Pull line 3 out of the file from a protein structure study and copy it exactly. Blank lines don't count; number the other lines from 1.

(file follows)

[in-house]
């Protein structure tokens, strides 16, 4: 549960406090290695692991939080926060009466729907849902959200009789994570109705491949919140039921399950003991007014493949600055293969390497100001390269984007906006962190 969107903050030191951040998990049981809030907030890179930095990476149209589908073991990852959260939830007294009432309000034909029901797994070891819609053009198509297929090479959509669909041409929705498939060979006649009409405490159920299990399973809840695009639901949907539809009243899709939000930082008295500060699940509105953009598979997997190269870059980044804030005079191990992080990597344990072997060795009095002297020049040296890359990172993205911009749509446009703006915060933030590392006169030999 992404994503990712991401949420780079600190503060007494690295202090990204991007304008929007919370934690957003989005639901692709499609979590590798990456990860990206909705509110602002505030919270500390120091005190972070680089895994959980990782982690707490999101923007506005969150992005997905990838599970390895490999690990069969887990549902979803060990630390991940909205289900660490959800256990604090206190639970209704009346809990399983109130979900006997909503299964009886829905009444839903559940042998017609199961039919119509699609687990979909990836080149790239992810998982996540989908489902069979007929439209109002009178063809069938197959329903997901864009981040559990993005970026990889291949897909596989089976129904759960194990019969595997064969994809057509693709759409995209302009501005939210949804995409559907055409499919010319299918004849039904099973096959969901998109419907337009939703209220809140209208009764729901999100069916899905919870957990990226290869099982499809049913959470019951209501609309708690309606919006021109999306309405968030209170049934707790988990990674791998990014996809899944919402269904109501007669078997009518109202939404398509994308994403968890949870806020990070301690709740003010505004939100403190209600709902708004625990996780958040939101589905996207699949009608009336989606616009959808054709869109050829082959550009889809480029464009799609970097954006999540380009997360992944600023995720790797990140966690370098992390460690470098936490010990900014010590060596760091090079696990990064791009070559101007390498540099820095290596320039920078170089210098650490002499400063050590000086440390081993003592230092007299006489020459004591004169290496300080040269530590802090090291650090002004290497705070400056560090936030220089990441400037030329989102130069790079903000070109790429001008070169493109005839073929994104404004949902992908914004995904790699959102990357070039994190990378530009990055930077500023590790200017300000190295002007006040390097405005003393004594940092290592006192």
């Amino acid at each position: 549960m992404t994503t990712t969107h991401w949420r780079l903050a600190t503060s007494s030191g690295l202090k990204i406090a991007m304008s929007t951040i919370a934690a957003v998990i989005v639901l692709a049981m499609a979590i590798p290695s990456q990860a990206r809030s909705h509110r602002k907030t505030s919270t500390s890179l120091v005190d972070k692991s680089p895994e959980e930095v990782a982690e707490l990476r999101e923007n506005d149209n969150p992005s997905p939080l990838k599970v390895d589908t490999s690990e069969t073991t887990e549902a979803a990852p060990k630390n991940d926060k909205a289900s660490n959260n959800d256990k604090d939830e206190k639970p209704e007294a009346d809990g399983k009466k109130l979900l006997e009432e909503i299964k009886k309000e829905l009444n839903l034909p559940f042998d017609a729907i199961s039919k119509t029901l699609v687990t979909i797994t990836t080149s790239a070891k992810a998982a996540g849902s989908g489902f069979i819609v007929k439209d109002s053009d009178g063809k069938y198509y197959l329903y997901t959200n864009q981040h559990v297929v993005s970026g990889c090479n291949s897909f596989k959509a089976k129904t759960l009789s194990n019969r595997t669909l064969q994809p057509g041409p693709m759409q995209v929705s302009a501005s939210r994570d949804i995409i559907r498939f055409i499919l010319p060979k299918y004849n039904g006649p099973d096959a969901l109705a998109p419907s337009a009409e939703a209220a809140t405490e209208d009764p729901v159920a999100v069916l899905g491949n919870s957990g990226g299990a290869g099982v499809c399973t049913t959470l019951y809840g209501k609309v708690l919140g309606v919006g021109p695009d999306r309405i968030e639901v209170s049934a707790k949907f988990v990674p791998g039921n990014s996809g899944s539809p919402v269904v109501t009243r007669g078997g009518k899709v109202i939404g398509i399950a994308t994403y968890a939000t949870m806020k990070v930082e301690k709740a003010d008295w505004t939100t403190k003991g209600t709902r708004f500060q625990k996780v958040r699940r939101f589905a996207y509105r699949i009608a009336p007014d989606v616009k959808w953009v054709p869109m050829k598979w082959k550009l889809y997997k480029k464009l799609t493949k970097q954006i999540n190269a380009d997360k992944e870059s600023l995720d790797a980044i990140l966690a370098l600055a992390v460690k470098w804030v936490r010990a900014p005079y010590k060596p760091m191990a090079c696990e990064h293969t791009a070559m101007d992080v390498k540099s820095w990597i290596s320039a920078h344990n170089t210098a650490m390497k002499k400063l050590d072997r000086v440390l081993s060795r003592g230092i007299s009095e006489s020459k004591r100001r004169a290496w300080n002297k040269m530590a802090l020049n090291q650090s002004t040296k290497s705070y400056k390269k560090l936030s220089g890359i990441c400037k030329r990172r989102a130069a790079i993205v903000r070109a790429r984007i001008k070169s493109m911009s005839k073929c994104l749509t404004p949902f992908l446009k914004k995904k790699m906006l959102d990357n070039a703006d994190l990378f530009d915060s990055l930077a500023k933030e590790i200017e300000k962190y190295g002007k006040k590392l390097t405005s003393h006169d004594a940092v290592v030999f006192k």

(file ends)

């Amino acid at each position: 549960m992404t994503t990712t969107h991401w949420r780079l903050a600190t503060s007494s030191g690295l202090k990204i406090a991007m304008s929007t951040i919370a934690a957003v998990i989005v639901l692709a049981m499609a979590i590798p290695s990456q990860a990206r809030s909705h509110r602002k907030t505030s919270t500390s890179l120091v005190d972070k692991s680089p895994e959980e930095v990782a982690e707490l990476r999101e923007n506005d149209n969150p992005s997905p939080l990838k599970v390895d589908t490999s690990e069969t073991t887990e549902a979803a990852p060990k630390n991940d926060k909205a289900s660490n959260n959800d256990k604090d939830e206190k639970p209704e007294a009346d809990g399983k009466k109130l979900l006997e009432e909503i299964k009886k309000e829905l009444n839903l034909p559940f042998d017609a729907i199961s039919k119509t029901l699609v687990t979909i797994t990836t080149s790239a070891k992810a998982a996540g849902s989908g489902f069979i819609v007929k439209d109002s053009d009178g063809k069938y198509y197959l329903y997901t959200n864009q981040h559990v297929v993005s970026g990889c090479n291949s897909f596989k959509a089976k129904t759960l009789s194990n019969r595997t669909l064969q994809p057509g041409p693709m759409q995209v929705s302009a501005s939210r994570d949804i995409i559907r498939f055409i499919l010319p060979k299918y004849n039904g006649p099973d096959a969901l109705a998109p419907s337009a009409e939703a209220a809140t405490e209208d009764p729901v159920a999100v069916l899905g491949n919870s957990g990226g299990a290869g099982v499809c399973t049913t959470l019951y809840g209501k609309v708690l919140g309606v919006g021109p695009d999306r309405i968030e639901v209170s049934a707790k949907f988990v990674p791998g039921n990014s996809g899944s539809p919402v269904v109501t009243r007669g078997g009518k899709v109202i939404g398509i399950a994308t994403y968890a939000t949870m806020k990070v930082e301690k709740a003010d008295w505004t939100t403190k003991g209600t709902r708004f500060q625990k996780v958040r699940r939101f589905a996207y509105r699949i009608a009336p007014d989606v616009k959808w953009v054709p869109m050829k598979w082959k550009l889809y997997k480029k464009l799609t493949k970097q954006i999540n190269a380009d997360k992944e870059s600023l995720d790797a980044i990140l966690a370098l600055a992390v460690k470098w804030v936490r010990a900014p005079y010590k060596p760091m191990a090079c696990e990064h293969t791009a070559m101007d992080v390498k540099s820095w990597i290596s320039a920078h344990n170089t210098a650490m390497k002499k400063l050590d072997r000086v440390l081993s060795r003592g230092i007299s009095e006489s020459k004591r100001r004169a290496w300080n002297k040269m530590a802090l020049n090291q650090s002004t040296k290497s705070y400056k390269k560090l936030s220089g890359i990441c400037k030329r990172r989102a130069a790079i993205v903000r070109a790429r984007i001008k070169s493109m911009s005839k073929c994104l749509t404004p949902f992908l446009k914004k995904k790699m906006l959102d990357n070039a703006d994190l990378f530009d915060s990055l930077a500023k933030e590790i200017e300000k962190y190295g002007k006040k590392l390097t405005s003393h006169d004594a940092v290592v030999f006192k």